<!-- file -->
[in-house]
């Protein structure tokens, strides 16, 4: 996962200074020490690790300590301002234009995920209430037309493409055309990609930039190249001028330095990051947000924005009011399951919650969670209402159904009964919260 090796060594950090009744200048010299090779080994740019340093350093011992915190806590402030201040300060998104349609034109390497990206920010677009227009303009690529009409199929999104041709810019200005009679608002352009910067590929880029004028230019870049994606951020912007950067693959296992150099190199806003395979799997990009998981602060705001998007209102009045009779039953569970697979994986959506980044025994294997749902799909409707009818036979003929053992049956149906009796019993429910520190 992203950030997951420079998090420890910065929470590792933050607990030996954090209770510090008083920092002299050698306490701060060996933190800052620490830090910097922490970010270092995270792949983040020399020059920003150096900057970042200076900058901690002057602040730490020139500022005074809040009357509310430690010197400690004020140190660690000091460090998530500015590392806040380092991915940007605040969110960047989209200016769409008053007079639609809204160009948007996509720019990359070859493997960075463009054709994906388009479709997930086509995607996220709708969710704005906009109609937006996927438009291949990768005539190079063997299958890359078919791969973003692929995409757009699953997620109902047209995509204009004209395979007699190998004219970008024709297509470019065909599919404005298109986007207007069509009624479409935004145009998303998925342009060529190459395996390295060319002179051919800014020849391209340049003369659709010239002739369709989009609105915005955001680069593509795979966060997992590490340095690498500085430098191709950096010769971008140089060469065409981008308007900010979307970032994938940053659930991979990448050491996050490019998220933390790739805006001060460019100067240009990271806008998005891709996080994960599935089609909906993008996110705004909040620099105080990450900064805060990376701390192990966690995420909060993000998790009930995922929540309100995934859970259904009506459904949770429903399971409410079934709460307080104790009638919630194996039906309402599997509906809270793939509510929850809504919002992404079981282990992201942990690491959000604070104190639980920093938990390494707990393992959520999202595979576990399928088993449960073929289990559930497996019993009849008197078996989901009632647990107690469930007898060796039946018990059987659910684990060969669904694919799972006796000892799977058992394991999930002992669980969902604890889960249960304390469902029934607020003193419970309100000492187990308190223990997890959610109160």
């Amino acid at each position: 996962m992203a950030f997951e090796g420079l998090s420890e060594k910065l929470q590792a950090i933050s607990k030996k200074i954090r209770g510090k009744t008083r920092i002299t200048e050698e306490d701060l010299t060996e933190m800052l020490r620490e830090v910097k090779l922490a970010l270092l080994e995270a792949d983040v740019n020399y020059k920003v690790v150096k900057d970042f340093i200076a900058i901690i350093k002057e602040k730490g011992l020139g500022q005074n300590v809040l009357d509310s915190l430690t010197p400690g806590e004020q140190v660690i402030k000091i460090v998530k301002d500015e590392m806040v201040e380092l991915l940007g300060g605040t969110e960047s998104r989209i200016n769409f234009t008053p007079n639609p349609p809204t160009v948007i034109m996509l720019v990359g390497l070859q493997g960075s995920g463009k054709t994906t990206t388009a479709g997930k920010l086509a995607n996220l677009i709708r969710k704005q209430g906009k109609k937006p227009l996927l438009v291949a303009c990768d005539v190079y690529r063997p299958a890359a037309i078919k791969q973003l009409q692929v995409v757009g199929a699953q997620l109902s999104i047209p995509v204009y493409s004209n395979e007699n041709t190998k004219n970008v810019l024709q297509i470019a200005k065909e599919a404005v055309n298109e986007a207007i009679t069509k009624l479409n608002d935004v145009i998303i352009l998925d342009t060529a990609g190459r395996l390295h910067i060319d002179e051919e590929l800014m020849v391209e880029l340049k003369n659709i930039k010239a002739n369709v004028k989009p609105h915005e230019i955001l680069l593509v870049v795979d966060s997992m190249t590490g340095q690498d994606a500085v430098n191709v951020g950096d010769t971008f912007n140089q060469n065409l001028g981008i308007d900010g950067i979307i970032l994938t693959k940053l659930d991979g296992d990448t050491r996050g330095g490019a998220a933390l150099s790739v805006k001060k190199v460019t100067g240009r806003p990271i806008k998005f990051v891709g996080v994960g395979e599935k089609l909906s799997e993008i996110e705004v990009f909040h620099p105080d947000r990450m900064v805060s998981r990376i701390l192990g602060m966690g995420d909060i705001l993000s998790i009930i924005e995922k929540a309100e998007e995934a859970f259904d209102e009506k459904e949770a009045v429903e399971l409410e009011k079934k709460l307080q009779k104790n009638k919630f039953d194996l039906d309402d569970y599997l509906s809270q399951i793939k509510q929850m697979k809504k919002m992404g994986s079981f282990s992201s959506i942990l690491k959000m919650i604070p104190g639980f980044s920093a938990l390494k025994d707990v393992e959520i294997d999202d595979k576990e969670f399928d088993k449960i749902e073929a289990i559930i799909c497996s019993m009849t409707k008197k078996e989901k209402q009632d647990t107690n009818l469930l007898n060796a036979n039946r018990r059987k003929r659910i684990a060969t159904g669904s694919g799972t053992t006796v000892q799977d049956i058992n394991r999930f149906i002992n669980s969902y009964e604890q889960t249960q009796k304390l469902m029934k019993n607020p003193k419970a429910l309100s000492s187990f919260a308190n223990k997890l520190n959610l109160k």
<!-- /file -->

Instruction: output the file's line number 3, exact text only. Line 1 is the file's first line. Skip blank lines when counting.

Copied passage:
């Amino acid at each position: 996962m992203a950030f997951e090796g420079l998090s420890e060594k910065l929470q590792a950090i933050s607990k030996k200074i954090r209770g510090k009744t008083r920092i002299t200048e050698e306490d701060l010299t060996e933190m800052l020490r620490e830090v910097k090779l922490a970010l270092l080994e995270a792949d983040v740019n020399y020059k920003v690790v150096k900057d970042f340093i200076a900058i901690i350093k002057e602040k730490g011992l020139g500022q005074n300590v809040l009357d509310s915190l430690t010197p400690g806590e004020q140190v660690i402030k000091i460090v998530k301002d500015e590392m806040v201040e380092l991915l940007g300060g605040t969110e960047s998104r989209i200016n769409f234009t008053p007079n639609p349609p809204t160009v948007i034109m996509l720019v990359g390497l070859q493997g960075s995920g463009k054709t994906t990206t388009a479709g997930k920010l086509a995607n996220l677009i709708r969710k704005q209430g906009k109609k937006p227009l996927l438009v291949a303009c990768d005539v190079y690529r063997p299958a890359a037309i078919k791969q973003l009409q692929v995409v757009g199929a699953q997620l109902s999104i047209p995509v204009y493409s004209n395979e007699n041709t190998k004219n970008v810019l024709q297509i470019a200005k065909e599919a404005v055309n298109e986007a207007i009679t069509k009624l479409n608002d935004v145009i998303i352009l998925d342009t060529a990609g190459r395996l390295h910067i060319d002179e051919e590929l800014m020849v391209e880029l340049k003369n659709i930039k010239a002739n369709v004028k989009p609105h915005e230019i955001l680069l593509v870049v795979d966060s997992m190249t590490g340095q690498d994606a500085v430098n191709v951020g950096d010769t971008f912007n140089q060469n065409l001028g981008i308007d900010g950067i979307i970032l994938t693959k940053l659930d991979g296992d990448t050491r996050g330095g490019a998220a933390l150099s790739v805006k001060k190199v460019t100067g240009r806003p990271i806008k998005f990051v891709g996080v994960g395979e599935k089609l909906s799997e993008i996110e705004v990009f909040h620099p105080d947000r990450m900064v805060s998981r990376i701390l192990g602060m966690g995420d909060i705001l993000s998790i009930i924005e995922k929540a309100e998007e995934a859970f259904d209102e009506k459904e949770a009045v429903e399971l409410e009011k079934k709460l307080q009779k104790n009638k919630f039953d194996l039906d309402d569970y599997l509906s809270q399951i793939k509510q929850m697979k809504k919002m992404g994986s079981f282990s992201s959506i942990l690491k959000m919650i604070p104190g639980f980044s920093a938990l390494k025994d707990v393992e959520i294997d999202d595979k576990e969670f399928d088993k449960i749902e073929a289990i559930i799909c497996s019993m009849t409707k008197k078996e989901k209402q009632d647990t107690n009818l469930l007898n060796a036979n039946r018990r059987k003929r659910i684990a060969t159904g669904s694919g799972t053992t006796v000892q799977d049956i058992n394991r999930f149906i002992n669980s969902y009964e604890q889960t249960q009796k304390l469902m029934k019993n607020p003193k419970a429910l309100s000492s187990f919260a308190n223990k997890l520190n959610l109160k």